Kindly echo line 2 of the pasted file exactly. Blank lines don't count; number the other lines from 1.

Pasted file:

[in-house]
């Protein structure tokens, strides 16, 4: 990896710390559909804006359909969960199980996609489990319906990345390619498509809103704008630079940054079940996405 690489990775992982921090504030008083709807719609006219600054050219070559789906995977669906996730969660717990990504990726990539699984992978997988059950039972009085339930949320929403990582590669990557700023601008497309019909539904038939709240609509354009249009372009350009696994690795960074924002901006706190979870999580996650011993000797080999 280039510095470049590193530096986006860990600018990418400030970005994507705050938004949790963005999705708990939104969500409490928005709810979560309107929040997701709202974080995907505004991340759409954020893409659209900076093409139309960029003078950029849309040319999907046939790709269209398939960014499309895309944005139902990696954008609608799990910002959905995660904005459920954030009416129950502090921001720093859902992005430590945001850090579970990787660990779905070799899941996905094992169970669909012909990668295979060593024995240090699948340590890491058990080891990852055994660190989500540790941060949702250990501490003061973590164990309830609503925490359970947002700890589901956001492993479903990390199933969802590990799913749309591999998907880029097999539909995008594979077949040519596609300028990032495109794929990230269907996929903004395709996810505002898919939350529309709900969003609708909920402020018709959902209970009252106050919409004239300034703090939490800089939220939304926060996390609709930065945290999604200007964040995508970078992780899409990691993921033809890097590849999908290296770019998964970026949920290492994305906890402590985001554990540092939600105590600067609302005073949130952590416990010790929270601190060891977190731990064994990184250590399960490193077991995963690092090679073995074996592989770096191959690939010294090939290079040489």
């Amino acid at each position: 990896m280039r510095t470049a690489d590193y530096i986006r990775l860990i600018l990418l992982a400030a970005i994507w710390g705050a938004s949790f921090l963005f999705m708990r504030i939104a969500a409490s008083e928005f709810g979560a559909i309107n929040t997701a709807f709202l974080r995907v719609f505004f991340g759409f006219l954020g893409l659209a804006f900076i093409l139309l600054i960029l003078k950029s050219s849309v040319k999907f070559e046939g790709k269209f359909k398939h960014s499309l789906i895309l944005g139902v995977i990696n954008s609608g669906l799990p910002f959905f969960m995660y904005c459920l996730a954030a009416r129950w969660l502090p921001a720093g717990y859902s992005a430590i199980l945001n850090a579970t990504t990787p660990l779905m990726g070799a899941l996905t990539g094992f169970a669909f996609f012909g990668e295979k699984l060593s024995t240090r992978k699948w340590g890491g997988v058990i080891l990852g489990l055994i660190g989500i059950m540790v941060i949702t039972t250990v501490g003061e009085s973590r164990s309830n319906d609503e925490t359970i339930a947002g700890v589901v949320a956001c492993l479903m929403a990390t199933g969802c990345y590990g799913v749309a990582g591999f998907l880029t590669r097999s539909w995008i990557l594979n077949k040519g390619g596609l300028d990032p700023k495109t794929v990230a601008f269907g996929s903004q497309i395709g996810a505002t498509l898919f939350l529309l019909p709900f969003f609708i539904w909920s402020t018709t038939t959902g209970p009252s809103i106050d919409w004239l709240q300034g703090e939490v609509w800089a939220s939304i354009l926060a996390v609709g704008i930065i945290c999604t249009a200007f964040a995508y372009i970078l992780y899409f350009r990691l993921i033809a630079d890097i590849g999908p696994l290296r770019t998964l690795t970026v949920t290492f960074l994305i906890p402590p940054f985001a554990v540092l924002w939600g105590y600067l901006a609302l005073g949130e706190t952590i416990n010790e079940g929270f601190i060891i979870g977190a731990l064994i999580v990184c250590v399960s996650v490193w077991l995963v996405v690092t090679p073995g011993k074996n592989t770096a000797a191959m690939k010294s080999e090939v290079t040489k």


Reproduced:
């Protein structure tokens, strides 16, 4: 990896710390559909804006359909969960199980996609489990319906990345390619498509809103704008630079940054079940996405 690489990775992982921090504030008083709807719609006219600054050219070559789906995977669906996730969660717990990504990726990539699984992978997988059950039972009085339930949320929403990582590669990557700023601008497309019909539904038939709240609509354009249009372009350009696994690795960074924002901006706190979870999580996650011993000797080999 280039510095470049590193530096986006860990600018990418400030970005994507705050938004949790963005999705708990939104969500409490928005709810979560309107929040997701709202974080995907505004991340759409954020893409659209900076093409139309960029003078950029849309040319999907046939790709269209398939960014499309895309944005139902990696954008609608799990910002959905995660904005459920954030009416129950502090921001720093859902992005430590945001850090579970990787660990779905070799899941996905094992169970669909012909990668295979060593024995240090699948340590890491058990080891990852055994660190989500540790941060949702250990501490003061973590164990309830609503925490359970947002700890589901956001492993479903990390199933969802590990799913749309591999998907880029097999539909995008594979077949040519596609300028990032495109794929990230269907996929903004395709996810505002898919939350529309709900969003609708909920402020018709959902209970009252106050919409004239300034703090939490800089939220939304926060996390609709930065945290999604200007964040995508970078992780899409990691993921033809890097590849999908290296770019998964970026949920290492994305906890402590985001554990540092939600105590600067609302005073949130952590416990010790929270601190060891977190731990064994990184250590399960490193077991995963690092090679073995074996592989770096191959690939010294090939290079040489």